Twinkies For Breakfast?!

 

The Environmental Working Group (EWG) has done it again. EWG is a public health non-profit organization on a mission to use the power of public information to protect public health and the environment. That’s a tall order for any organization, and EWG is doing a fine job.

Their latest project involves the assessment of 84 breakfast cereals marketed to children. What they found was that some cereals had more sugar than a Twinkie, which contains 18 g of sugar. More than half of all cereals assessed contained more sugar than three Chips Ahoy! cookies, which contain 11 g of sugar. The report summed it up well: “Most parents say no to dessert for breakfast, but many children’s cereals have just as much sugar as a dessert—or more.”

Here is a list of the 10 worst children’s cereals:

Kelloggs, Honey Smacks

Post Golden Crisp

Kellogg’s Froot Loops Marshmallow

Quaker Oats Cap’n Crunch’s OOPS! All Berries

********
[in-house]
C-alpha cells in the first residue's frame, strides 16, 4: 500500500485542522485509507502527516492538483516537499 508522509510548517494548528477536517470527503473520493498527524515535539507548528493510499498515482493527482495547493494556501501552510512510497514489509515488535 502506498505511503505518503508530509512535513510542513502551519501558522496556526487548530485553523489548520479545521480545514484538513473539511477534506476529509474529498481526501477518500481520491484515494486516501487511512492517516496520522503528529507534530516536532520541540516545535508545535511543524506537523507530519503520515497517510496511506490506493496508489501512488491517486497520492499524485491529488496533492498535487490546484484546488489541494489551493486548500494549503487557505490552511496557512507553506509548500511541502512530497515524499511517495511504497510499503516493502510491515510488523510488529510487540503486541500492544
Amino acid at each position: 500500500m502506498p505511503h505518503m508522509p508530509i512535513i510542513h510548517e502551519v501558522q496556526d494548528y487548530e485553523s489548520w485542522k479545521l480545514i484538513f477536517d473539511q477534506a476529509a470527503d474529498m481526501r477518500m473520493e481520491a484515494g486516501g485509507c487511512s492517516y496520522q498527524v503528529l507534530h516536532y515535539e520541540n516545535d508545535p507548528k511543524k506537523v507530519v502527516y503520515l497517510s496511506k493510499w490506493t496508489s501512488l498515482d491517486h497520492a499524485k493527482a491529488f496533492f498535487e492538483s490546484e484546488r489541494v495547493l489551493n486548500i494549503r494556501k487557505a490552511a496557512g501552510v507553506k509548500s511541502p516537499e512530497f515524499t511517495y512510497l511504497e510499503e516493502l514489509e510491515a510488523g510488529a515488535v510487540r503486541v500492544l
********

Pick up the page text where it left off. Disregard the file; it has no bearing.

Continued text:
Quaker Oats Cap’n Crunch Original

Quaker Oats Oh!s

Kellogg Smorz

Kellogg’s Smorz

Quaker Oats Cap’n Crunch’s Crunch Berries

Kellogg’s Froot Loops Original

So this week, it’s time to assess your breakfast pantry. If you happen to eat these cereals, or feed them to your children—STOP! But don’t stop there. Check the sugar content—and the carbohydrate and fiber content for that matter—on your breakfast foods. The problem with most breakfast cereals is that they are high in carbohydrates and low in protein and fiber. Protein helps give you brain power that lasts throughout the day, and fiber helps reduce the absorption of sugar in the body. Try eggs for breakfast instead of cereal, or a protein shake.

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